> In message <[EMAIL PROTECTED]> Leif Neland 
> : 
> : 
> : On Thu, 20 Jul 2000, Warner Losh wrote:
> : 
> : > In message <[EMAIL PROTECTED]> Leif 
>Neland writes:
> : > : Just to be on the safe side, is there a simple way to see if a disk is
> : > : dedicated?
> : > 
> : > fdisk -s ad0
> : > 
> : > If there's a slice table, then it will give you a summary report of
> : > the slices.  If not it will report an error (and maybe give you a
> : > faked up listing).
> : 
> : I have windows partitions on my disks here, so they can't be dedicated.
> : fdisk -s ad[0,1,2] all reports
> : invalid fdisk partition found.
> Did you do that as root?  All of my windows disks report valid
> partitions.
> >From my sever:
> % fdisk -s da0
> /dev/da0: 2231 cyl 255 hd 63 sec
> Part        Start        Size Type Flags
>    4:           1    35841014 0xa5 0x80
> >From my laptop:
> fdisk -s ad0
> /dev/ad0: 559 cyl 240 hd 63 sec
> Part        Start        Size Type Flags
>    1:          63     2766897 0x0b 0x00
>    2:     2766960     5397840 0xa5 0x80
>    4:     8164800      272160 0xa0 0x00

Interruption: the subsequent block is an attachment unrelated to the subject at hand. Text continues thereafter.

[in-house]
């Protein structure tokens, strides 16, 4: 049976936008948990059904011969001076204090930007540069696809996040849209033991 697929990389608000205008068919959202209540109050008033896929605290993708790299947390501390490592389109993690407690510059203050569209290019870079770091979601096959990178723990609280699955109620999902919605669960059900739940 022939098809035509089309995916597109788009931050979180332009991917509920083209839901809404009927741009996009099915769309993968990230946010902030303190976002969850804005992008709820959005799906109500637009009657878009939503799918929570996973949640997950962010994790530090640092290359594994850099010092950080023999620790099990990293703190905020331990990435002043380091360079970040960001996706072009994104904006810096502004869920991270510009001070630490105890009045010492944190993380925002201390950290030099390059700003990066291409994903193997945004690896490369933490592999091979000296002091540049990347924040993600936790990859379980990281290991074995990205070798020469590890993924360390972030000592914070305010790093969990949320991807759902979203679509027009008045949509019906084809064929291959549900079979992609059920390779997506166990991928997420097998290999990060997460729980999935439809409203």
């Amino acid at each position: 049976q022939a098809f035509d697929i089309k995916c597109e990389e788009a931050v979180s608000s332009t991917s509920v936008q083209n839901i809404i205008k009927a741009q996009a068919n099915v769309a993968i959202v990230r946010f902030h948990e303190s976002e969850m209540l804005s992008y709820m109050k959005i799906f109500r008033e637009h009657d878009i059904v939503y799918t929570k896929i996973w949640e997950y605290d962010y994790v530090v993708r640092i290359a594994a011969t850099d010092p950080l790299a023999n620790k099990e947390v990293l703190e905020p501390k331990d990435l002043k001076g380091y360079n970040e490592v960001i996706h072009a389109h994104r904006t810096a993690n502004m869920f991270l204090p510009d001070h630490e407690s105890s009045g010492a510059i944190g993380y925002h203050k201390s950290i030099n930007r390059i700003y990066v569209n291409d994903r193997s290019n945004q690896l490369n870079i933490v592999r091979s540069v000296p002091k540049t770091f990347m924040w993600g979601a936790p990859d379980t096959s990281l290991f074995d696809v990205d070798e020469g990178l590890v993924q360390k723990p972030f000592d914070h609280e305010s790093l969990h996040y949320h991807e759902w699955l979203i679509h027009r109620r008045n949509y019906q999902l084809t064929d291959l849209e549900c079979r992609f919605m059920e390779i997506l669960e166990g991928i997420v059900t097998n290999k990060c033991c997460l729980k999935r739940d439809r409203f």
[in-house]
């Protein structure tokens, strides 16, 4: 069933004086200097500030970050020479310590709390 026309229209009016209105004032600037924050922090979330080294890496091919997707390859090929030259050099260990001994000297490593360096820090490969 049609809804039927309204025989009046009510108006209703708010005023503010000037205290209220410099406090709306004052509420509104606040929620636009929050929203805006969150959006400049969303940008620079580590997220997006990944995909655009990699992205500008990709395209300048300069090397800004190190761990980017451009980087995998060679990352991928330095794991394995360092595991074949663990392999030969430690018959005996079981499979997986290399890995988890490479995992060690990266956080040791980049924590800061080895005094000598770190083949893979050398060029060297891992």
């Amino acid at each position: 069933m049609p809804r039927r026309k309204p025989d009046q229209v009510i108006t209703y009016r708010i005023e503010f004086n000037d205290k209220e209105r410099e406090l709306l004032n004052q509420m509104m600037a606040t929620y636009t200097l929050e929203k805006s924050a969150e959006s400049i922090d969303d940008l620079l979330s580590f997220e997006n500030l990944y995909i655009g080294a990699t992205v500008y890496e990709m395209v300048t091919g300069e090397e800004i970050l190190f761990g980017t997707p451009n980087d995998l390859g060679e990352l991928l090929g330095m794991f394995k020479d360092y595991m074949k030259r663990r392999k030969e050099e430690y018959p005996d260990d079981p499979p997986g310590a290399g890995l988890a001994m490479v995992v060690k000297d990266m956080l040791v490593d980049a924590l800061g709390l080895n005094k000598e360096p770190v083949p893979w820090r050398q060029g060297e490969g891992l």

> I'm in group operator, so I can read the disks on my own.  The part
> type 0xa0 is for the suspend to disk partition in my VAIO.
> : Does that mean that a dedicated disk has a slice table, a normal doesn't?
> No.  That's backwards.  A dedicated disk has no slice table (a
> dangerously dedicated disk, that is), and a "normal" one does have a
> slice table.

No, that's wrong, too.  A normal disk has a proper slice table (slices start
on cylinder boundaries and do not contain the MBR, thus leaving the first
cylinder unused).  A truly dedicated disk (disklabel auto <foo>) uses a
slightly improper slice table (slices still start and end on cylinder
boundaries and even span the entire disk, however, the only slice contains
the MBR, in fact, we end up writing boot1 into the MBR).  A dangerously
dedicated disk uses a fake, completely bogus slice table that has no relation
at all to the drive's geometry.  As with truly dedicated mode, the MBR is
actually contained in boot1, but in dangerously dedicated mode we use the
slice table hard-coded into the boot code.  This slice table has 1 slice
which is 50000 blocks long, or 25000k.  The rest of the disk is marked as
unused even though it is, in fact, used.  The fact that it works at all is
due to brokenness on our part (we don't check that partitions in a disklabel
fit in the parent slice) and also results in several hacks in various portions
of the code where we have to check for such bogusness and work around it.

I'm not a very big fan of the dedicated modes if you couldn't tell. :)
> Warner


John Baldwin <[EMAIL PROTECTED]>

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